Camp McManigal Trip Log
Friday, July 12: People met at lodge to pack the kitchen trailer.
Camp Set Up Committee met at lodge for pizza and to cover last minute preparations. We were pleased that Bob and Pat Dark joined us. Bob has been so helpful with all of the equipment preparation.
Tuesday, July 16: Bob Dark and John Jacobsen hauled the loaded trailer to Wes Prouty’s home in Durkee in eastern Oregon.
Friday, July 19: People at various times worked to get everything ready to pack the truck on Monday. Lenore and I worked on how we would feed the set up crew at camp with limited water and other amenities.
Monday, July 22, 9:00 A.M.: Lots of volunteers showed up at the lodge to pack the rental truck.
Tuesday, July 23: Rick Ahrens, Donald & Leif Burton, Janet & John Jacobsen, Pat Adams, Ethel Weltman, Chris Minarich, and Bob Huntley departed from Albertson’s parking lot in East Springfield at 5:30 A.M. The CB radios were working on channel 4. Bob reported that it was great driving the rental truck without the trailer. By 1:00, we were in Vale for lunch. We were making such good time that we canceled our reservations at Mt. Home and headed on for Burley. Thanks to cell phones we were able to inform John Agnew and Nora Nicolaidis so that they could join us for dinner at a Mexican restaurant near the motel. It was such a relief to be one day on the road to camp.
Wednesday, July 24: At Durkee, Wes Prouty was up early to haul the trailer to camp. Coincidentally, Wayne Deeter recognized the trailer at the restaurant parking lot in Mt. Home and introduced himself to Wes. They had breakfast together and headed out for camp. Meanwhile, the Berley convoy left at 8:00 arriving at camp around 3:30. John and Lenore McManigal, Effie Neth, Ivan Vandeberg, Gloria Gunderson, Wayne, Lana Lindstrom and Richard Hughes were waiting for us. Tents and trailers went up. Lenore served a Tex-Mex hot dish and cake for dessert.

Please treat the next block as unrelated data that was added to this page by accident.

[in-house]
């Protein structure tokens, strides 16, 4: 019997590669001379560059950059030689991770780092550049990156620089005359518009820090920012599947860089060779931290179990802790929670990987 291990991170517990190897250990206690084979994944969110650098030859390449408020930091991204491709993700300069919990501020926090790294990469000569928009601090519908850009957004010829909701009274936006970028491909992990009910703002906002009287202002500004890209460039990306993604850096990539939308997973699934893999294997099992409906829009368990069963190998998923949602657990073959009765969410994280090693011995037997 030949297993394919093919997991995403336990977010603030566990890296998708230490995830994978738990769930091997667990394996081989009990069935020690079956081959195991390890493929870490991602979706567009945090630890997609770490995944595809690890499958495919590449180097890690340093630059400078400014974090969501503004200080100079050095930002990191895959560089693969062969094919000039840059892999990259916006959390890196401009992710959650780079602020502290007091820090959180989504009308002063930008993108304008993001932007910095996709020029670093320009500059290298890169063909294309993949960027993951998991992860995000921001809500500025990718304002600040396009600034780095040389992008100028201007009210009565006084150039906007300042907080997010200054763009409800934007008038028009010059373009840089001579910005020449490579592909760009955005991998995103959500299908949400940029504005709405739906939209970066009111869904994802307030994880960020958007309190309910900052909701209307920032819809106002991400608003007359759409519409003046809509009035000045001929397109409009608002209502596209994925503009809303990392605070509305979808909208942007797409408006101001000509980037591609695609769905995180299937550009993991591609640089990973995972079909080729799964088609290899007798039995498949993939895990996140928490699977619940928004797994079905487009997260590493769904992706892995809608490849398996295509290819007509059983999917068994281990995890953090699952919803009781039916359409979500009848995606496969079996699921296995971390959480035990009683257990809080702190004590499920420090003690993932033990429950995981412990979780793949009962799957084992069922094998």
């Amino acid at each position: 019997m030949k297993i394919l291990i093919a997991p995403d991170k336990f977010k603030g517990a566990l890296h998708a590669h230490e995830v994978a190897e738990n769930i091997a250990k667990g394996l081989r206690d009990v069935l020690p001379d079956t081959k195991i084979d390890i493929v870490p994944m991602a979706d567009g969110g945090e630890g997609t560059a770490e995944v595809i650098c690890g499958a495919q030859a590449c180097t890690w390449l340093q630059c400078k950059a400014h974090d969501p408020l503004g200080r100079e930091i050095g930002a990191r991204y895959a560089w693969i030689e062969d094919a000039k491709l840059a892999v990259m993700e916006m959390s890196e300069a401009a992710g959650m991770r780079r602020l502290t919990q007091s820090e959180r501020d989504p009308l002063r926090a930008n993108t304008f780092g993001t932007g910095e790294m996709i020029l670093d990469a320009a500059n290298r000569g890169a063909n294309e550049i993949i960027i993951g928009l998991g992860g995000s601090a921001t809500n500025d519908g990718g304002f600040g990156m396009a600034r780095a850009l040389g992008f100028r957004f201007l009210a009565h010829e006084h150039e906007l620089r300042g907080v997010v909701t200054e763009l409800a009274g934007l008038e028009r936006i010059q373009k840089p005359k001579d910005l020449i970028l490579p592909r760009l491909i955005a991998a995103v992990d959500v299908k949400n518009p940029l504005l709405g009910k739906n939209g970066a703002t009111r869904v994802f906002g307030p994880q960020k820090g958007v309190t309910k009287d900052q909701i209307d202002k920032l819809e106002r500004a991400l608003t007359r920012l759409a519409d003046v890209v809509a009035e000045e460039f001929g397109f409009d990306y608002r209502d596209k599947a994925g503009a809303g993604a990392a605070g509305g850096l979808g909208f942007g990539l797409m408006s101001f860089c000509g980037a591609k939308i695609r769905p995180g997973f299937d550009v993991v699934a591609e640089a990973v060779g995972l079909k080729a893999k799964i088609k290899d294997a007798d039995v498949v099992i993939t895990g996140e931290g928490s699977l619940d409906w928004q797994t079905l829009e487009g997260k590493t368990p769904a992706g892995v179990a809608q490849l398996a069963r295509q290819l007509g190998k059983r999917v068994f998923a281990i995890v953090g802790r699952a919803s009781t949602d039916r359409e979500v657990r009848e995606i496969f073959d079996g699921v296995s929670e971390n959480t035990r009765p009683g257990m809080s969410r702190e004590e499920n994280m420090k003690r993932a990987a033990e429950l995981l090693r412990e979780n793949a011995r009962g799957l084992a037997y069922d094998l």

Thursday July 25: Everyone was up early! Janet and Lenore served the cold cereal breakfast with fresh blueberries. John directed the unloading of the trailer and truck while Wes supervised the difficult “sliding” of the kitchen from the trailer. Rick’s crew put up the canopies for the tables, lunch table, and dishwashing tables. Ivan and Richard assembled the showers. The kitchen tent, the supply tent, bulletin boards went up. This was the first time most of us had set up camp in the rain.
A Forest Service rep informed us that we couldn’t get water at the Narrows Campground. He suggested we try the Boy Scout camp, a mile away. The Boy Scouts were more than willing to let us fill the 400 gallon water bladder each day. Wes and Kevin McManigal would switch off with that duty for the rest of camp. It stopped raining by 1:00 and tents were dry by 5:00.
By dinner time, the site looked like an Obsidian Camp. Janet, Lenore, and Gloria served burritos for dinner—Beans again! For dessert, we had angel food cake with Gloria’s ice cream and Ivan’s homemade raspberry syrup. For those that stayed up until 12:30, there was a spectacular lightning & thunderstorm.
Friday, July 26: Fawlers Grocery Store delivered the food and the bear proof dumpster arrived. We clapped when the toilets arrived late. We invited the drivers for lunch. They had never heard of tofu pate. John drove into town to meet with the Forest Service to sign the special use permits and make arrangements for the hiking permits. Some went on a late afternoon hike. Donald and Leif served their first dinner to the set up crew. Ivan had everything ready for the dishwashing. We were ready for camp!